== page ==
Abe and Phil’s Last Poker Game Review

Abe and Phil’s Last Poker Game is a comedy drama about an elderly man who has moved into a new manor with his ailing wife, making friends with a womanizing gambler.

It’s natural to feel a little uncomfortable and maybe even a bit unsure how to feel when dealing with a film such as Howard Weiner‘s Abe and Phil’s Last Poker Game, a film that addresses some very real issues about aging. It’s not meant to be easy and at times works to be in your face about a future most face. While it succeeds often in being highly observant and even jarringly authentic perhaps, unafraid to offer a genuine glimpse into life behind doors at a nursing home, it ultimately stays inside the lines and delivers just what’s expected.

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Dr. Abe Mandelbaum (Martin Landau), once a successful practitioner, is forced to move into a nursing home with his failing wife Molly (Ann Marie Shea), she suffering from dementia and he losing control of his health. Abe meets and befriends Phil (Paul Sorvino), a former ladies man with his own host of physical problems, a man with a good sense of humor and a taste for cards who has no family and feels alone in a home where everyone is dying around him. Abe, while initially unhappy about the move, finds himself opening up given time away from Molly, finding himself aroused in the company of Sheryl (Pamela Dubin), a vibrant middle-aged volunteer who awakens in him some long dormant feelings, both emotional and physical. Meanwhile, a new nurse named Angela (Maria Dizzia) arrives at the manor in search of her birth father, whom she believes is one of the men in the home.

Right away, Abe and Phil’s Last Poker Game benefits from its leads, with Landau and Sorvino both fun to watch. Landau especially, who passed away last year, embraces Abe with plenty of energy, making much of his moments on screen moving, funny, and even emotional. However, the movie, which naturally isn’t really about poker but the game of life, veers away from the more obvious details of being in an old age home and more on the sexual shenanigans of the elderly guests. Phil is riddled with disease and has been unable to perform for decades, longing for his past while Abe gets his first erection in years with Sheryl. While the film plays some of this with hints of humor, admittedly, only Landau could pull off a sex scene at 88 and somehow make it watchable.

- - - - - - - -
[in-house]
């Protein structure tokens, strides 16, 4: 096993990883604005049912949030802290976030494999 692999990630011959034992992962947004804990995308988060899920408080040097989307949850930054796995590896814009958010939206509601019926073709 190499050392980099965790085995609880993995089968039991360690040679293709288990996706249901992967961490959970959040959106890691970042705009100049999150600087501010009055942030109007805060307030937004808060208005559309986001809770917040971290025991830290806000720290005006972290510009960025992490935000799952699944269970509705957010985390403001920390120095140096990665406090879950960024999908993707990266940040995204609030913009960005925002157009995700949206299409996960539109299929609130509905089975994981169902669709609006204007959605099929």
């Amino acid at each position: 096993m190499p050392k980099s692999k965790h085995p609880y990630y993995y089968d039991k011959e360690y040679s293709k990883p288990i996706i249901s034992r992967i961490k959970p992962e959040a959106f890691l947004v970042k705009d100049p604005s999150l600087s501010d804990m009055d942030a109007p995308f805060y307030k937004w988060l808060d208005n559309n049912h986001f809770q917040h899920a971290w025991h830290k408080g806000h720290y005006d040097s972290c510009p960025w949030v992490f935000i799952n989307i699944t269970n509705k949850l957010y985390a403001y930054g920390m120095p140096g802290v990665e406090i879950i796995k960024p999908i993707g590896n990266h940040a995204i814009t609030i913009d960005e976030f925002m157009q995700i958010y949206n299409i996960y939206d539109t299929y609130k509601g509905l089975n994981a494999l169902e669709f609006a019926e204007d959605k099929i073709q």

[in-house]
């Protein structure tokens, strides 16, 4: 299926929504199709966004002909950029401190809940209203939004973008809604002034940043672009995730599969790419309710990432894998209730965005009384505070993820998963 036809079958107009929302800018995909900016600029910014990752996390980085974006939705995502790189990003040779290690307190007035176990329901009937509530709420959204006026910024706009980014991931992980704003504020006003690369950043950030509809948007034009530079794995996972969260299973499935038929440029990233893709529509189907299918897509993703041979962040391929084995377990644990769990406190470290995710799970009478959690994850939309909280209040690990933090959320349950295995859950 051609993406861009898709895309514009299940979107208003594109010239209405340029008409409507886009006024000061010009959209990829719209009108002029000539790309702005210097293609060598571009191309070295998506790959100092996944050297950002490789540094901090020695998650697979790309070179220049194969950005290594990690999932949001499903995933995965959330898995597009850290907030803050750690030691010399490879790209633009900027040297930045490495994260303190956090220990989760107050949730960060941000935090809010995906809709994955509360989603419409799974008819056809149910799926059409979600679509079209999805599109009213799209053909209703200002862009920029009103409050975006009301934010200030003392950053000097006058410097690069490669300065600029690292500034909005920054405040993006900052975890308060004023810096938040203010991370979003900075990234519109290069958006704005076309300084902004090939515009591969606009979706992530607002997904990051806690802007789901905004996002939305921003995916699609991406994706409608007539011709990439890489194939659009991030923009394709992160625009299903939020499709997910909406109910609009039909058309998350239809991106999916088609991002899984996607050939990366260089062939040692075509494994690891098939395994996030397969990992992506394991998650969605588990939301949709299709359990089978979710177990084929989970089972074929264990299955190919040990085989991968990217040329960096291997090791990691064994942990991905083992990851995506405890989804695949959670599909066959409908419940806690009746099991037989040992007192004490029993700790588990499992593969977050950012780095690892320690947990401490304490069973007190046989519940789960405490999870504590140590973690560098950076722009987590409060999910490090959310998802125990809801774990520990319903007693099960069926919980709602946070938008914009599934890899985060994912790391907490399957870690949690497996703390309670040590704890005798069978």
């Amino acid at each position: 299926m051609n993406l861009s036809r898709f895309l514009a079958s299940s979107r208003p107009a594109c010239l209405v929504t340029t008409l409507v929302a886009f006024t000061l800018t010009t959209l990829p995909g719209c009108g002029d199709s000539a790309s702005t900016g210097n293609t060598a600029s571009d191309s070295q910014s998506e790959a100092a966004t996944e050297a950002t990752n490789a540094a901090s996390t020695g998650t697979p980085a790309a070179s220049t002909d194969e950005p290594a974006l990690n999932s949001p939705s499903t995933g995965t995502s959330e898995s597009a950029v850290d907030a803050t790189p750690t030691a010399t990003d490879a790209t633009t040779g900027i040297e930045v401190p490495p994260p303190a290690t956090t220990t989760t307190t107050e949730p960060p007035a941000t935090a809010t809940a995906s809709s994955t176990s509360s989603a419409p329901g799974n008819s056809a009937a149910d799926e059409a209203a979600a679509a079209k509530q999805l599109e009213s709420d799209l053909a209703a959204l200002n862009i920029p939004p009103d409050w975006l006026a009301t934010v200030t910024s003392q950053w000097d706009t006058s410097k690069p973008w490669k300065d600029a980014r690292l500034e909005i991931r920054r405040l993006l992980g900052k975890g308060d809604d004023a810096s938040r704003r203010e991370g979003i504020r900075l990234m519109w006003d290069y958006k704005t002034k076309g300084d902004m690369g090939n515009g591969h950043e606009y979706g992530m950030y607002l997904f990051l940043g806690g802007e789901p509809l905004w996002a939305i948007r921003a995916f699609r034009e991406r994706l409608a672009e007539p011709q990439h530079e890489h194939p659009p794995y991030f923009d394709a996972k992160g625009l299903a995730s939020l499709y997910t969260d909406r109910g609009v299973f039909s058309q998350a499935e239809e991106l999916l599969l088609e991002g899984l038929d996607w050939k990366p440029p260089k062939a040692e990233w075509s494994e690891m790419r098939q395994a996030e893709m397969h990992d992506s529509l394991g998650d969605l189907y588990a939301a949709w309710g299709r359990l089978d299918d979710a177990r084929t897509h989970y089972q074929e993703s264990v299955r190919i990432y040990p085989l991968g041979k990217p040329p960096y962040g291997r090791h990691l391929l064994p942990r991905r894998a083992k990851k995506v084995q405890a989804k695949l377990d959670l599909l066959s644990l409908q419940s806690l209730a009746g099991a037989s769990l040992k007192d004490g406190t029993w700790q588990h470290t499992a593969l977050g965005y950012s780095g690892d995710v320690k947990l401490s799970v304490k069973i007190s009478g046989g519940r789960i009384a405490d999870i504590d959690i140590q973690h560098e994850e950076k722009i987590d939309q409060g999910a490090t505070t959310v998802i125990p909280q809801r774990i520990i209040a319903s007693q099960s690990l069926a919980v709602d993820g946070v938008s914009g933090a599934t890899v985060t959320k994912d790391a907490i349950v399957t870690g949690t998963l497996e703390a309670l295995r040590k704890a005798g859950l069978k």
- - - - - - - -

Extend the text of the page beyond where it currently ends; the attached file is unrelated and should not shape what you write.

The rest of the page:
Weiner devotes a lot of time to this, and his approach is certainly honest if not a little touching. However, the movie can’t quite dig itself out from under the mounting clichés and overall soft touch, with Angela’s quest and the home’s gruff manager (Alexander Cook), hooked on a strange anti-cancer concoction, veering from the things that work best. That of course is the relationship between Abe and Phil, and it’s just too bad that the movie couldn’t have let it be them. Weiner seems unsure in trusting the whole film to this and instead swells his music and plays into emotional manipulations, with much of it ending up more akin to a predictable TV movie than anything truly affecting. It finds footing with its leads though, and just to see Landau and Sorvino together makes this worth a look.

Abe and Phil’s Last Poker Game Review

Movie description: Abe and Phil's Last Poker Game is a comedy drama about an elderly man who has moved into a new manor with his ailing wife, making friends with a womanizing gambler.

Director(s): Howard Weiner

Actor(s): Martin Landau, Paul Sorvino, Maria Dizzia

Genre: Drama, Comedy

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